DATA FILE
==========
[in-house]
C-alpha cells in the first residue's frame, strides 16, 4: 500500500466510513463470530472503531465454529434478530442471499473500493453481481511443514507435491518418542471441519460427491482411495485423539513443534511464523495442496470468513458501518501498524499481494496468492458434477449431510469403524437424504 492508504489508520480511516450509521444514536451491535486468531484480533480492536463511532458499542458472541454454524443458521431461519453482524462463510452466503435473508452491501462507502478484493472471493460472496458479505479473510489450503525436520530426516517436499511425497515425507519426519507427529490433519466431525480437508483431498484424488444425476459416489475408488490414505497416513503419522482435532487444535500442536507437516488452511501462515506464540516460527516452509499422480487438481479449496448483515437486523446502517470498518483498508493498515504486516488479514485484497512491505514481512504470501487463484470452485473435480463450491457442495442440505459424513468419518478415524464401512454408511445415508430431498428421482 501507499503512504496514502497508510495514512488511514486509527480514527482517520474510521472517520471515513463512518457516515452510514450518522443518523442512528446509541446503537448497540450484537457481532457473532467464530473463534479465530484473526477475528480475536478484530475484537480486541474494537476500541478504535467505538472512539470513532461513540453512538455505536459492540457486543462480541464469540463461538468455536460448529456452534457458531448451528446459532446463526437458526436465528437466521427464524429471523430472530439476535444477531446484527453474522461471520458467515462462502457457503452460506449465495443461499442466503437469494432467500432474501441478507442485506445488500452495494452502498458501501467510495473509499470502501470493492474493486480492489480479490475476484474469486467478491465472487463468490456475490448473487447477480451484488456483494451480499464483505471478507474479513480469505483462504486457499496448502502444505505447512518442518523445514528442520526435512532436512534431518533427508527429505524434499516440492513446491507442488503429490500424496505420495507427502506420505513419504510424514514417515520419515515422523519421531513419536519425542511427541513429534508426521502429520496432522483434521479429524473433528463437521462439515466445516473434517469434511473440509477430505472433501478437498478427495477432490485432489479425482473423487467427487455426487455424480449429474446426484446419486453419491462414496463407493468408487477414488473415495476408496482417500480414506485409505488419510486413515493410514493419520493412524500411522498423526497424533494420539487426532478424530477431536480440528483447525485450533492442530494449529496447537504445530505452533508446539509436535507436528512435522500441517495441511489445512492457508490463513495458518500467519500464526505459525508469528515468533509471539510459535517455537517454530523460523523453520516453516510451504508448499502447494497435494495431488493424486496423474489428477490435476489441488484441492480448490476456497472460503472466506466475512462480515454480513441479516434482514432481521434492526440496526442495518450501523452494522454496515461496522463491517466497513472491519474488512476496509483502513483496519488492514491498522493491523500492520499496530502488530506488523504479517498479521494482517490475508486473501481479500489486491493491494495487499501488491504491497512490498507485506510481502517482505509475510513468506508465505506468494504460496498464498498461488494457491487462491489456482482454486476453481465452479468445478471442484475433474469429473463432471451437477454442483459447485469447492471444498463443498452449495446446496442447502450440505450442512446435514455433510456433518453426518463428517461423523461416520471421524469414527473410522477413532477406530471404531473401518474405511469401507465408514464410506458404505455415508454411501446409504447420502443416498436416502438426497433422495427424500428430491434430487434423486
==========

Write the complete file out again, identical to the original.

[in-house]
C-alpha cells in the first residue's frame, strides 16, 4: 500500500466510513463470530472503531465454529434478530442471499473500493453481481511443514507435491518418542471441519460427491482411495485423539513443534511464523495442496470468513458501518501498524499481494496468492458434477449431510469403524437424504 492508504489508520480511516450509521444514536451491535486468531484480533480492536463511532458499542458472541454454524443458521431461519453482524462463510452466503435473508452491501462507502478484493472471493460472496458479505479473510489450503525436520530426516517436499511425497515425507519426519507427529490433519466431525480437508483431498484424488444425476459416489475408488490414505497416513503419522482435532487444535500442536507437516488452511501462515506464540516460527516452509499422480487438481479449496448483515437486523446502517470498518483498508493498515504486516488479514485484497512491505514481512504470501487463484470452485473435480463450491457442495442440505459424513468419518478415524464401512454408511445415508430431498428421482 501507499503512504496514502497508510495514512488511514486509527480514527482517520474510521472517520471515513463512518457516515452510514450518522443518523442512528446509541446503537448497540450484537457481532457473532467464530473463534479465530484473526477475528480475536478484530475484537480486541474494537476500541478504535467505538472512539470513532461513540453512538455505536459492540457486543462480541464469540463461538468455536460448529456452534457458531448451528446459532446463526437458526436465528437466521427464524429471523430472530439476535444477531446484527453474522461471520458467515462462502457457503452460506449465495443461499442466503437469494432467500432474501441478507442485506445488500452495494452502498458501501467510495473509499470502501470493492474493486480492489480479490475476484474469486467478491465472487463468490456475490448473487447477480451484488456483494451480499464483505471478507474479513480469505483462504486457499496448502502444505505447512518442518523445514528442520526435512532436512534431518533427508527429505524434499516440492513446491507442488503429490500424496505420495507427502506420505513419504510424514514417515520419515515422523519421531513419536519425542511427541513429534508426521502429520496432522483434521479429524473433528463437521462439515466445516473434517469434511473440509477430505472433501478437498478427495477432490485432489479425482473423487467427487455426487455424480449429474446426484446419486453419491462414496463407493468408487477414488473415495476408496482417500480414506485409505488419510486413515493410514493419520493412524500411522498423526497424533494420539487426532478424530477431536480440528483447525485450533492442530494449529496447537504445530505452533508446539509436535507436528512435522500441517495441511489445512492457508490463513495458518500467519500464526505459525508469528515468533509471539510459535517455537517454530523460523523453520516453516510451504508448499502447494497435494495431488493424486496423474489428477490435476489441488484441492480448490476456497472460503472466506466475512462480515454480513441479516434482514432481521434492526440496526442495518450501523452494522454496515461496522463491517466497513472491519474488512476496509483502513483496519488492514491498522493491523500492520499496530502488530506488523504479517498479521494482517490475508486473501481479500489486491493491494495487499501488491504491497512490498507485506510481502517482505509475510513468506508465505506468494504460496498464498498461488494457491487462491489456482482454486476453481465452479468445478471442484475433474469429473463432471451437477454442483459447485469447492471444498463443498452449495446446496442447502450440505450442512446435514455433510456433518453426518463428517461423523461416520471421524469414527473410522477413532477406530471404531473401518474405511469401507465408514464410506458404505455415508454411501446409504447420502443416498436416502438426497433422495427424500428430491434430487434423486